NEW YORK TIMES BESTSELLER • Maya Angelou shares her path to living well and with meaning in this absorbing book of personal essays. Dedicated to the daughter she never had but sees all around her, Letter to My Daughter transcends genres and categories: guidebook, memoir, poetry, and pure delight. Here in short spellbinding essays are glimpses of the tumultuous life that led Angelou to an exalted place in American letters and taught her lessons in compassion and fortitude: how she was brought up by her indomitable grandmother in segregated Arkansas, taken in at thirteen by her more worldly and less religious mother, and grew to be an awkward, six-foot-tall teenager whose first experience of loveless sex paradoxically left her with her greatest gift, a son. Whether she is recalling such lost friends as Coretta Scott King and Ossie Davis, extolling honesty, decrying vulgarity, explaining why becoming a Christian is a “lifelong endeavor,” or simply singing the praises of a meal of red rice–Maya Angelou writes from the heart to millions of women she considers her extended family. Like the rest of her remarkable work, Letter to My Daughter entertains and teaches; it is a book to cherish, savor, re-read, and share. “I gave birth to one child, a son, but I have thousands of daughters. You are Black and White, Jewish and Muslim, Asian, Spanish speaking, Native Americans and Aleut. You are fat and thin and pretty and plain, gay and straight, educated and unlettered, and I am speaking to you all. Here is my offering to you.”—from Letter to My Daughter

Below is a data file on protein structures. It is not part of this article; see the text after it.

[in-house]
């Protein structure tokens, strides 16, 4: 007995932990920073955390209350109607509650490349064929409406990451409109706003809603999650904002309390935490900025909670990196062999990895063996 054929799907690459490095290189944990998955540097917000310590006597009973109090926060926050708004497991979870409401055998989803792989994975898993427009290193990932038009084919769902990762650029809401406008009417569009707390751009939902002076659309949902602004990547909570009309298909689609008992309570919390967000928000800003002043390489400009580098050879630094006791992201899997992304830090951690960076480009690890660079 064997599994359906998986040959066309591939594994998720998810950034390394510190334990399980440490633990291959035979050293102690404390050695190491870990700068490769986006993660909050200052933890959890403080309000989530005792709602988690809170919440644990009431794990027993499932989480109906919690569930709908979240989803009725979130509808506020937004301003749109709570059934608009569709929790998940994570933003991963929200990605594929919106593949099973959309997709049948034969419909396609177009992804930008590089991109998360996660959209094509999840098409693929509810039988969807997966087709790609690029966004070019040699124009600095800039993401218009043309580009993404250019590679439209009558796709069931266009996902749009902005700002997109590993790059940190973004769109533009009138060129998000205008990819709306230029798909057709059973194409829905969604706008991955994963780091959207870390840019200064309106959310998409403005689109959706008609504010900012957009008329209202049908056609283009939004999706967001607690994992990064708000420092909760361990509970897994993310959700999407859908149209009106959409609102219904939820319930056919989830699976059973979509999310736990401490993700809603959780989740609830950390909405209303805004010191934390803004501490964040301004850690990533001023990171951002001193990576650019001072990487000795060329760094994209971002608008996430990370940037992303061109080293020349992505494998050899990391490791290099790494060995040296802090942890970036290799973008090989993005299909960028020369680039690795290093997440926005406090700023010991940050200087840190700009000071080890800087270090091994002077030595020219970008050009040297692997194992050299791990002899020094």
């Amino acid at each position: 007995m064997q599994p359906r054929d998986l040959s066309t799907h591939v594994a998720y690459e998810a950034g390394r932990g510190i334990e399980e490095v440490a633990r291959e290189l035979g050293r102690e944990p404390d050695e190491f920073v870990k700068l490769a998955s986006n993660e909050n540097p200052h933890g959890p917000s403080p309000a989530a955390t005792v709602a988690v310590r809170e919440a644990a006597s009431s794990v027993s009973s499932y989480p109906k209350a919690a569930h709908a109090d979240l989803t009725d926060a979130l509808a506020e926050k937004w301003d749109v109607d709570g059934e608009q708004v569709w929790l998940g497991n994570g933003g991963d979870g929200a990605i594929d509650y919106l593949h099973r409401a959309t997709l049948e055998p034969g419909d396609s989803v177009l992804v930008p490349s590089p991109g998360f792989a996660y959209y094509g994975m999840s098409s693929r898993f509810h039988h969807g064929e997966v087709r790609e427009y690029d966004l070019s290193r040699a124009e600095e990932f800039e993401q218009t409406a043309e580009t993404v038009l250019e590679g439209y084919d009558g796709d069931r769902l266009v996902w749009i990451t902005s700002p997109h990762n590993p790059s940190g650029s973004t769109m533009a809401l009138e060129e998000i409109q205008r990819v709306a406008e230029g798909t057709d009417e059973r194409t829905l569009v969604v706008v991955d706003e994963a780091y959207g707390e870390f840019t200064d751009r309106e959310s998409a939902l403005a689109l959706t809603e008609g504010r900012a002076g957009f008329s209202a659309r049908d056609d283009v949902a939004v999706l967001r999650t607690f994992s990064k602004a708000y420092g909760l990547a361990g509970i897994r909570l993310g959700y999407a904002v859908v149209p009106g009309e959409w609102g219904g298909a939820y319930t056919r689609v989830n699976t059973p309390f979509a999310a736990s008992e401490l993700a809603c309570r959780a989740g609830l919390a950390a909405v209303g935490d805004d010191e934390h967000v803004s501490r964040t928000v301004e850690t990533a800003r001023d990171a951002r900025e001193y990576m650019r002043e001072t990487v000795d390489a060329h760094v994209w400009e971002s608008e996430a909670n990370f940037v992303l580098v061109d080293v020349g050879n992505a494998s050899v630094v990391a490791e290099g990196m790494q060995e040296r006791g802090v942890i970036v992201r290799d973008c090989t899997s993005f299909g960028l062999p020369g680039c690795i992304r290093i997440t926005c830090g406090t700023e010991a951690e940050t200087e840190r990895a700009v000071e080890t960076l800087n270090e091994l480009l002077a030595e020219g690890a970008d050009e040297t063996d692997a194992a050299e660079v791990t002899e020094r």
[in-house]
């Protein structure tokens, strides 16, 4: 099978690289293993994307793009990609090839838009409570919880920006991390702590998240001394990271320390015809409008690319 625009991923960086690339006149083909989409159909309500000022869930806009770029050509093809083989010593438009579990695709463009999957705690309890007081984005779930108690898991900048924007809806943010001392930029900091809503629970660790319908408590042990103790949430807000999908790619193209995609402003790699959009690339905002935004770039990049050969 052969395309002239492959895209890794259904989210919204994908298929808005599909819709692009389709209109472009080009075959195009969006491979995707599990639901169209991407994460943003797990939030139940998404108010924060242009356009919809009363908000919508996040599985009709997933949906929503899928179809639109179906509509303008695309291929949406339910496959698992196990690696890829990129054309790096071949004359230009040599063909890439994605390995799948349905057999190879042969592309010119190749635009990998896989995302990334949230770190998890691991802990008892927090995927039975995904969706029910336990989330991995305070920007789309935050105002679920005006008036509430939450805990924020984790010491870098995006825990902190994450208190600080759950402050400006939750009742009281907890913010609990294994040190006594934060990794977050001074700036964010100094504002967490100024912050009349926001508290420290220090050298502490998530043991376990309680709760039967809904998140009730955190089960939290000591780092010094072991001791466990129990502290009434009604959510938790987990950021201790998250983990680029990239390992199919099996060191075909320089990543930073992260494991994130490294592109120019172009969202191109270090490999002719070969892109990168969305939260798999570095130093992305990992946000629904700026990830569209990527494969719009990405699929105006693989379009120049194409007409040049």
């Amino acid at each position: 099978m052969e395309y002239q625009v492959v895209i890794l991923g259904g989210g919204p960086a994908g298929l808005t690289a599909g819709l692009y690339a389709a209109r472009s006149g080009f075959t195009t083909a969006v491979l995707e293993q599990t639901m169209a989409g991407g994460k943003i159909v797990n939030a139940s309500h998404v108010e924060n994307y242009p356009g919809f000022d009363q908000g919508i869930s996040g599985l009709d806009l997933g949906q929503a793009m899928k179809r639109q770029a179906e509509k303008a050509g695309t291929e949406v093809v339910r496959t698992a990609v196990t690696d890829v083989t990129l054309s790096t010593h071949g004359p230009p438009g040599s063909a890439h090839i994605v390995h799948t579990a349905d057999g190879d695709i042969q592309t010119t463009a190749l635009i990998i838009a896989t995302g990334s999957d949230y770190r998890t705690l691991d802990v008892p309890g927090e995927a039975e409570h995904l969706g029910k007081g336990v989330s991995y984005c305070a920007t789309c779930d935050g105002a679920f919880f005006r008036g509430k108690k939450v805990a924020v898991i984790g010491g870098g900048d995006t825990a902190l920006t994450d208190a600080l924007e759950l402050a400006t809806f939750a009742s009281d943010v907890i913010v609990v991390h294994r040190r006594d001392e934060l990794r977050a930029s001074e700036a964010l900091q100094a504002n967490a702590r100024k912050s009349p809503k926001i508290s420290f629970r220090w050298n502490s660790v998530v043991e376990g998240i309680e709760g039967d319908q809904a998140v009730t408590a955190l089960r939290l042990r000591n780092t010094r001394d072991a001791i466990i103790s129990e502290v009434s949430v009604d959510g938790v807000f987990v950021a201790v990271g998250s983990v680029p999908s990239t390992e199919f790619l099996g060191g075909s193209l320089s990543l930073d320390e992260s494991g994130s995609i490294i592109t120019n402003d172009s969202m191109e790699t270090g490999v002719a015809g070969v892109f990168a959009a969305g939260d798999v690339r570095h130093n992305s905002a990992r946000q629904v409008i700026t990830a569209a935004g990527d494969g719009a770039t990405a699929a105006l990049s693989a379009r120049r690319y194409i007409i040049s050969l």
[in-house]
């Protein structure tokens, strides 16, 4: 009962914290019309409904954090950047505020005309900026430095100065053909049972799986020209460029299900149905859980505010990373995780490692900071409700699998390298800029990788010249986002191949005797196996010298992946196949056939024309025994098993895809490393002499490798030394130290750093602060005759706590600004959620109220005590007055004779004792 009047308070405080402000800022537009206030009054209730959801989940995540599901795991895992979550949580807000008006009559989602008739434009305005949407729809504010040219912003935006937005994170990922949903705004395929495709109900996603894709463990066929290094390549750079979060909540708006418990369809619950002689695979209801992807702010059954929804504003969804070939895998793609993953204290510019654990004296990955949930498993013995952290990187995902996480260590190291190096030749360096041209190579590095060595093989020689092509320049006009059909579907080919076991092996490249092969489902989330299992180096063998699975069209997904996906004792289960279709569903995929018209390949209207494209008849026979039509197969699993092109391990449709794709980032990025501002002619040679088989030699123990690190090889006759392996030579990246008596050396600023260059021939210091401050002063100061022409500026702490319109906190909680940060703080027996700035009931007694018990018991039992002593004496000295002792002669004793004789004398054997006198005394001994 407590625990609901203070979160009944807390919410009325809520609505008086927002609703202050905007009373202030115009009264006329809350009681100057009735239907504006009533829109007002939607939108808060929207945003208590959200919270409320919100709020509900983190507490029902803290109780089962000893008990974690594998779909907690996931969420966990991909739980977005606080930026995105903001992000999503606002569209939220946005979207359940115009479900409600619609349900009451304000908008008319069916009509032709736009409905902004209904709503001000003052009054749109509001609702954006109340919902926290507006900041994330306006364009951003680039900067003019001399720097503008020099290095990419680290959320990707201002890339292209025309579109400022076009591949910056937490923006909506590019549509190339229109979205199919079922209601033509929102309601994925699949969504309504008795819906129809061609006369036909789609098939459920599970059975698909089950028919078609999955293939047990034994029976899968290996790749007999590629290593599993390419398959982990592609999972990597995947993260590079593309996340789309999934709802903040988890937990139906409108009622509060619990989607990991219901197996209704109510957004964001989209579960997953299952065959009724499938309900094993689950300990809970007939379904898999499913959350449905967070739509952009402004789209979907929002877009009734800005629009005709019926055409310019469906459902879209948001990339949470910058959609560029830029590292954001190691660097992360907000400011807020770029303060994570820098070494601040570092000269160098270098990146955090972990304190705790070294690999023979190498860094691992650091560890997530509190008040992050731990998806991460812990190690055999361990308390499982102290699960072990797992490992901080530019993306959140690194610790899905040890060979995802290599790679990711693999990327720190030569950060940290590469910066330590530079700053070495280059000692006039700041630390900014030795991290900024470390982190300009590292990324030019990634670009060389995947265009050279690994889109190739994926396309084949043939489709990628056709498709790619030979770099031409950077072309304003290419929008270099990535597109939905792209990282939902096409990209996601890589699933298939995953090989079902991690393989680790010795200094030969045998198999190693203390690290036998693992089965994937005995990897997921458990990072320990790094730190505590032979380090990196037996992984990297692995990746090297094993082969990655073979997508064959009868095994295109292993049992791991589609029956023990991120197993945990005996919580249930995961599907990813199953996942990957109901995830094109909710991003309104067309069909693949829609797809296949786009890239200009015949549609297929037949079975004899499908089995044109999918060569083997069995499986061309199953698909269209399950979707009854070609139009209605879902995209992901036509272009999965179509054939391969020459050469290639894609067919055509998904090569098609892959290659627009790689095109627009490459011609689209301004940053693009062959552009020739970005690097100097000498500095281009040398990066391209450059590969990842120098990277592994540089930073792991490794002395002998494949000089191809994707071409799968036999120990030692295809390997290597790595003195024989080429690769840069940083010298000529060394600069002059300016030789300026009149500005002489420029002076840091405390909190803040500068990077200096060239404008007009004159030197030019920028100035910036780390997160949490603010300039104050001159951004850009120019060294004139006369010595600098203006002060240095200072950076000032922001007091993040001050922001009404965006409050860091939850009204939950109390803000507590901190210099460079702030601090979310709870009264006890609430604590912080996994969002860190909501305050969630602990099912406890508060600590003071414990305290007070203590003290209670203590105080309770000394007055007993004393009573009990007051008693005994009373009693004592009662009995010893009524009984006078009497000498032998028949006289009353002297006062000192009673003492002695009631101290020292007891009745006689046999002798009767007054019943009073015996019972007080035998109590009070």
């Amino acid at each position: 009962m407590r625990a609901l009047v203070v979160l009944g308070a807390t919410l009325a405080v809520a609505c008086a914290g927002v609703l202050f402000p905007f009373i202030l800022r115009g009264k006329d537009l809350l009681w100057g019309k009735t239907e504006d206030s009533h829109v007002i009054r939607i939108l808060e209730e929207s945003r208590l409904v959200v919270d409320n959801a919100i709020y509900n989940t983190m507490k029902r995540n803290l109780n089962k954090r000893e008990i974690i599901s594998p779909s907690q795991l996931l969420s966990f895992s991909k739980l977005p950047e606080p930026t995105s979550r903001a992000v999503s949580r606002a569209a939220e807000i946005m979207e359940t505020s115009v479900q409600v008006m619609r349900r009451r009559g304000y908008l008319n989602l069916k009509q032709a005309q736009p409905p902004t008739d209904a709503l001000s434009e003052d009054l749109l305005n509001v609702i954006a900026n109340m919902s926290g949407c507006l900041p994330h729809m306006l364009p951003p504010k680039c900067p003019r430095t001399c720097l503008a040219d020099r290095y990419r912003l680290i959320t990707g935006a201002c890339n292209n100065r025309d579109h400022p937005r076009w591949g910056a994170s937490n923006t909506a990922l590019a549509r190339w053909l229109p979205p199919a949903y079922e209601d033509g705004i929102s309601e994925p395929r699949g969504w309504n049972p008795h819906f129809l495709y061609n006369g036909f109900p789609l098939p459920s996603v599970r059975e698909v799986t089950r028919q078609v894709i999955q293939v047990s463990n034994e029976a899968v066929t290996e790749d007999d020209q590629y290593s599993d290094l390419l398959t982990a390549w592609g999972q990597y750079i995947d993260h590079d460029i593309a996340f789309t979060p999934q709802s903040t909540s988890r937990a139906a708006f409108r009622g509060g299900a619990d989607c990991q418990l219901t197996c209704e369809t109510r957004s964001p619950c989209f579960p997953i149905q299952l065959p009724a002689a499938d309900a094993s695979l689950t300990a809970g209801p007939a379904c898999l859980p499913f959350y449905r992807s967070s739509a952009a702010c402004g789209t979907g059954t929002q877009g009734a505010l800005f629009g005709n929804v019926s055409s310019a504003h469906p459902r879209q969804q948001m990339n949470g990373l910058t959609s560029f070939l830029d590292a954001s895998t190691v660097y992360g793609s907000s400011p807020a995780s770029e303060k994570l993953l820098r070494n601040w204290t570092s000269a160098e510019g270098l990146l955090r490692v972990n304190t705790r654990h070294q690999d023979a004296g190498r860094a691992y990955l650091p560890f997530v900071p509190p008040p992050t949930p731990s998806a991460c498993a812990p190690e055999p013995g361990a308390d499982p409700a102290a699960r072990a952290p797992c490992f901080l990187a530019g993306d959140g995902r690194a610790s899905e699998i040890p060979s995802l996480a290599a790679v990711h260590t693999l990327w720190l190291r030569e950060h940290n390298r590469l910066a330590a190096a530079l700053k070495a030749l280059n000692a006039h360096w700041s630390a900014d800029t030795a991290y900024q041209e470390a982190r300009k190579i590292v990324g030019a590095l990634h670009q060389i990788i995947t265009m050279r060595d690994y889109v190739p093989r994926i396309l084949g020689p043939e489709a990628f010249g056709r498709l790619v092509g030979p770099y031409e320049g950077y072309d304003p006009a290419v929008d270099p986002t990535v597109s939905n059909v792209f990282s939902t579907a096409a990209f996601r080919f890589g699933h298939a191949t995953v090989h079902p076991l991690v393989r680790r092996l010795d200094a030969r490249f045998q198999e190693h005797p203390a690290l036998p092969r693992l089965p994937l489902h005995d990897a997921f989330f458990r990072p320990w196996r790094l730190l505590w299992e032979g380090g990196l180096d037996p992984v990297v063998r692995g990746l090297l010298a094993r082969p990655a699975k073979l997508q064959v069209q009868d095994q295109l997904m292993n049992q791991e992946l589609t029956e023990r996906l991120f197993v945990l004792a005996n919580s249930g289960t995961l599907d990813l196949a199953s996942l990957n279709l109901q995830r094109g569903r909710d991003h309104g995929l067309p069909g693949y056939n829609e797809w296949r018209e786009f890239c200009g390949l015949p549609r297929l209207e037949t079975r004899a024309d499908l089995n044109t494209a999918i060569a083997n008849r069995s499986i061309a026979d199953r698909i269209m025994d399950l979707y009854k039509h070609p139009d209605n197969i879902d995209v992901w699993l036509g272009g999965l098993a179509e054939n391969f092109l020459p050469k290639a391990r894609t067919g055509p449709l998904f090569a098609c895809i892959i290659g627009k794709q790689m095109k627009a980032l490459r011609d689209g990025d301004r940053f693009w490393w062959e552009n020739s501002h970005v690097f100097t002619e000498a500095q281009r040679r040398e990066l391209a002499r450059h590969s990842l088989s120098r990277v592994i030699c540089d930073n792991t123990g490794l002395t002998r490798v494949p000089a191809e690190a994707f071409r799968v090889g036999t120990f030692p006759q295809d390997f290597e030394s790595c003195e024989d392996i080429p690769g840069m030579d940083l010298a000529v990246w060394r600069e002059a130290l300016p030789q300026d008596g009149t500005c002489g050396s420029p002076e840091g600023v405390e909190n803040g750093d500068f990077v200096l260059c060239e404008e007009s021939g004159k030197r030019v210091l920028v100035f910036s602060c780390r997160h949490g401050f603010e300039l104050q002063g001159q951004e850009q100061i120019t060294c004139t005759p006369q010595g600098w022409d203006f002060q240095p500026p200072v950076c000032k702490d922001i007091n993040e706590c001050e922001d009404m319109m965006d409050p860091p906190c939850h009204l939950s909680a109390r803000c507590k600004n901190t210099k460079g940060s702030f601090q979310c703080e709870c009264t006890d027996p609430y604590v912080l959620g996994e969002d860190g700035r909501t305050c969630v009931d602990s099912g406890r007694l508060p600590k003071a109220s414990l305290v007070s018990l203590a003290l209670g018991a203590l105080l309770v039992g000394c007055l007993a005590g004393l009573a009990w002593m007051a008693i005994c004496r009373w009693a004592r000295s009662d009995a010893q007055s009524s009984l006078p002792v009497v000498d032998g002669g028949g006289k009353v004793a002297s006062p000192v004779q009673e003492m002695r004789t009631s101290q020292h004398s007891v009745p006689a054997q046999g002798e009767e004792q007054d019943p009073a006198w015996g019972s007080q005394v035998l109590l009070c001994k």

#1 NEW YORK TIMES BESTSELLER • A timely and important book that challenges everything we think we know about cultivating true belonging in our communities, organizations, and culture, from the #1 bestselling author of Rising Strong, Daring Greatly, and The Gifts of ImperfectionLook for Brené Brown’s new podcast, Dare to Lead, as well as her ongoing podcast Unlocking Us!REESE’S BOOK CLUB PICK “True belonging doesn’t require us to change who we are. It requires us to be who we are.” Social scientist Brené Brown, PhD, MSW, has sparked a global conversation about the experiences that bring meaning to our lives—experiences of courage, vulnerability, love, belonging, shame, and empathy. In Braving the Wilderness, Brown redefines what it means to truly belong in an age of increased polarization. With her trademark mix of research, storytelling, and honesty, Brown will again change the cultural conversation while mapping a clear path to true belonging. Brown argues that we’re experiencing a spiritual crisis of disconnection, and introduces four practices of true belonging that challenge everything we believe about ourselves and each other. She writes, “True belonging requires us to believe in and belong to ourselves so fully that we can find sacredness both in being a part of something and in standing alone when necessary. But in a culture that’s rife with perfectionism and pleasing, and with the erosion of civility, it’s easy to stay quiet, hide in our ideological bunkers, or fit in rather than show up as our true selves and brave the wilderness of uncertainty and criticism. But true belonging is not something we negotiate or accomplish with others; it’s a daily practice that demands integrity and authenticity. It’s a personal commitment that we carry in our hearts.” Brown offers us the clarity and courage we need to find our way back to ourselves and to each other. And that path cuts right through the wilderness. Brown writes, “The wilderness is an untamed, unpredictable place of solitude and searching. It is a place as dangerous as it is breathtaking, a place as sought after as it is feared. But it turns out to be the place of true belonging, and it’s the bravest and most sacred place you will ever stand.”